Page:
Jackson also said her “exhausting” journey to the Supreme Court also led her to accept the invitation to speak.
“I come with the understanding that I did not reach these professional heights on my own, that people of all races, people of courage and conviction cleared the path for me in the wake of the horrible tragedy that snuffed out the brief lives of those four little girls inside this sacred space,” she said. “I’ve come to Alabama with a heart filled with gratitude, for unlike those four little girls, I have lived, entrusted with the sole responsibility of serving our great nation.”
But Jackson didn’t speak in the abstract about what happened in Birmingham 60 years ago. She spoke about how her parents made sure that she knew about such painful events that occurred in the struggle for civil rights. Her parents worked in education: Jackson’s father as an attorney for the school board of Miami-Dade County and her mother as a school principal.
“There was a reason that my parents felt it was important to introduce me to those uncomfortable topics and it was not to make me feel like a victim or crush my spirits,” Jackson said. “To the contrary, my parents understood that I had to know those hard truths in order to expand my horizons. They understood that we can only know where we are and where we’re going, if we realize where we’ve been.”
MSNBC opinion writer Jarvis DeBerry noted this about Jackson’s speech:
She specifically mentioned that when she was a girl of four or five, she knew the month, day and year when Rosa Parks was arrested for protesting segregated seating on a Montgomery bus. A young Kentanji knew enough about the civil rights movement that she could look at a black-and-white photo and pick out John Lewis’ face from a crowd on the Edmund Pettus Bridge in Selma.
And she knew what had happened at the 16th Street Baptist Church. Describing herself as the mother of “young women” who will always be “my little girls,” Jackson said, “I can imagine no greater horror than to lose a child this way.”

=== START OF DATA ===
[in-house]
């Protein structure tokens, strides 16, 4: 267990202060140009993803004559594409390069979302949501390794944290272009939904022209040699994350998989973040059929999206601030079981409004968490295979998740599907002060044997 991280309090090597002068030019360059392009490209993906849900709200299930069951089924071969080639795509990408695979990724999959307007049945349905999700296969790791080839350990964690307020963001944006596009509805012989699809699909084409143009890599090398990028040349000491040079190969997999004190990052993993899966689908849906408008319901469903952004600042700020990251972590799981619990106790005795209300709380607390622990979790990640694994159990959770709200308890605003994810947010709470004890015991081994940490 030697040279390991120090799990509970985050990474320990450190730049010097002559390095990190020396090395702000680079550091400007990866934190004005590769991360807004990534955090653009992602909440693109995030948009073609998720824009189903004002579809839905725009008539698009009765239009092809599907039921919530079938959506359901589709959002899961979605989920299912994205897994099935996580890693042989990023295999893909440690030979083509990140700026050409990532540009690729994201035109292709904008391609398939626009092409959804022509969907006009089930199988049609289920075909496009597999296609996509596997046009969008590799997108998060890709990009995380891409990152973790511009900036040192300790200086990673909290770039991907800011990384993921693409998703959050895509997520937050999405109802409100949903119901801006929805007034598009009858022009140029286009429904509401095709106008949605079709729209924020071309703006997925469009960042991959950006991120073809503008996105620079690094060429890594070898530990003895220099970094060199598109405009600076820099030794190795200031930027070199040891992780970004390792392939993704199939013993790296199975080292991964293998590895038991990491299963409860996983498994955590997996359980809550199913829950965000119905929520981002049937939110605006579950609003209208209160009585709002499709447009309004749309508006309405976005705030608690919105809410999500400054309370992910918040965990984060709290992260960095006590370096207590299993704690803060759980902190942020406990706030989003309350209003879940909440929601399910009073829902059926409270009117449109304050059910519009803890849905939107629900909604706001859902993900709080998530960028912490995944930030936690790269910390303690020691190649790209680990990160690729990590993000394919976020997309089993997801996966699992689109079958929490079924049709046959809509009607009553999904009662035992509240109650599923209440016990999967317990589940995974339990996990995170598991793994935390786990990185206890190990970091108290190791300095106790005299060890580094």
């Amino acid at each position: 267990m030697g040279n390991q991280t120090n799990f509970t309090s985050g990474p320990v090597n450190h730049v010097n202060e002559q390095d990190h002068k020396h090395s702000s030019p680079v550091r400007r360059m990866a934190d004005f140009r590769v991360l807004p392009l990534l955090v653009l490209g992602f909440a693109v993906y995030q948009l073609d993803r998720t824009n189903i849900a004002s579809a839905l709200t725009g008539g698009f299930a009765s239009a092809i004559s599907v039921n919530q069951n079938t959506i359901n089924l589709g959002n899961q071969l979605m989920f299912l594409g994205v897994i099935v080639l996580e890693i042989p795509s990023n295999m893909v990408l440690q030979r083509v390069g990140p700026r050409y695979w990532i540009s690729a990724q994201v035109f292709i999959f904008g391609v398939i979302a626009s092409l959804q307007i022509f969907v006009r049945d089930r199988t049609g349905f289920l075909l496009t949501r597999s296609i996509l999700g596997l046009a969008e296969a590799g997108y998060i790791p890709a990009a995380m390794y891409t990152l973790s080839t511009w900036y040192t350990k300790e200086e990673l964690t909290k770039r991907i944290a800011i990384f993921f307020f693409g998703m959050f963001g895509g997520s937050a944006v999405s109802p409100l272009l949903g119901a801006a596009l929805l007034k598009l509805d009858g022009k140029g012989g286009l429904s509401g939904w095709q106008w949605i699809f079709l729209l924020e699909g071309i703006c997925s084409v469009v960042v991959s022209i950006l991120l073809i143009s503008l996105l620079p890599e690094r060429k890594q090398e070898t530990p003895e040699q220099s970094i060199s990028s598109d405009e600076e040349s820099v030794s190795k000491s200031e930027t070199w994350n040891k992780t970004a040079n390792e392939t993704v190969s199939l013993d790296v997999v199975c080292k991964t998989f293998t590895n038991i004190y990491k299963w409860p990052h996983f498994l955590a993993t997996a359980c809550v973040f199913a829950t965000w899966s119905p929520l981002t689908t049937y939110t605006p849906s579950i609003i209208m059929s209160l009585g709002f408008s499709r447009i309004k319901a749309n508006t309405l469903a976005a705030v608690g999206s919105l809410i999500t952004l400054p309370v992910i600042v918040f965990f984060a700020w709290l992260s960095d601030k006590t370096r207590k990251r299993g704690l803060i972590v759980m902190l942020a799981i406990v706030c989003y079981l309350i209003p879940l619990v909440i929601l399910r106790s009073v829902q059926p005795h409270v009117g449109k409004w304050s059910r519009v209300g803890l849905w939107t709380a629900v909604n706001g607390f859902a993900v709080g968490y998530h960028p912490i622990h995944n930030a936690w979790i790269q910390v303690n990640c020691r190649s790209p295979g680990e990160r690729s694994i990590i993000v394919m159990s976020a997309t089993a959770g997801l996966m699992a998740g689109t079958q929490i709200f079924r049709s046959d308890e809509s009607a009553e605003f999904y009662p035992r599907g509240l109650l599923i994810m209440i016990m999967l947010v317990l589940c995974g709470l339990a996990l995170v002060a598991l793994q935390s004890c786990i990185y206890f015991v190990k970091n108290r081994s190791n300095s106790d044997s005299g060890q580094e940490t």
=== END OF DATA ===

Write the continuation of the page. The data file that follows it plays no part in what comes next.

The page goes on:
“Tough stuff for a child,” Jackson said of the “darker moments” that her mother and father required her to know, “but my parents never lied to me.”
Her parents’ goal, Jackson said, was to do their best to make sure she was “prepared for life in America.” She said, “I had to know those hard truths in order to expand my horizons.” In other words, she wouldn’t be who she is or where she is if she hadn’t been taught the harsh, unvarnished truth of American history.
And lest we presume such dark times are behind us? Forget not that a young white supremacist, Dylann Roof, killed nine Black members of a Bible study group, including a state senator, in Charleston, South Carolina, in June 2015. President Barack Obama, in a speech following the massacre, quoted from the Rev. Dr. Martin Luther King Jr.’s eulogy for the four young girls killed in the 1963 Birmingham church bombing.
I am confident that the outpouring of unity and strength and fellowship and love across Charleston today, from all races, from all faiths, from all places of worship indicates the degree to which those old vestiges of hatred can be overcome. That, certainly, was Dr. King’s hope just over 50 years ago, after four little girls were killed in a bombing in a black church in Birmingham, Alabama.
He said they lived meaningful lives, and they died nobly. “They say to each of us,” Dr. King said, “black and white alike, that we must substitute courage for caution. They say to us that we must be concerned not merely with [about] who murdered them, but about the system, the way of life, the philosophy which produced the murderers. Their death says to us that we must work passionately and unrelentingly for the realization of the American Dream.
“And if one will hold on, he will discover that God walks with him, and that God is able to lift you from the fatigue of despair to the buoyancy of hope, and transform dark and desolate valleys into sunlit paths of inner peace.”
Watch Rev. Dr. King’s full eulogy below.
Back to Friday’s speech: Jackson noted that unfortunately this country still has to deal with acts of racial violence, making it even more important to learn from history.
“History is also our best teacher. Yes, our past is filled with too much violence, too much hatred, too much prejudice. But can we really say that we are not confronting those same evils now?” Jackson said.
“We have to own even the darkest parts of our past, understand them and vow never to repeat them. We must not shield our eyes. We must not shrink away lest we lose it all,” she said.”
Here is Jackson’s full 27-minute speech to the engaged crowd at the 16th Street Baptist Church.
Additionally, here is an interview with Sarah Collins Rudolph, reflecting on the attack 60 years later. She lost an eye but survived the bombing that killed her sister, 14-year-old Addie Mae Collins.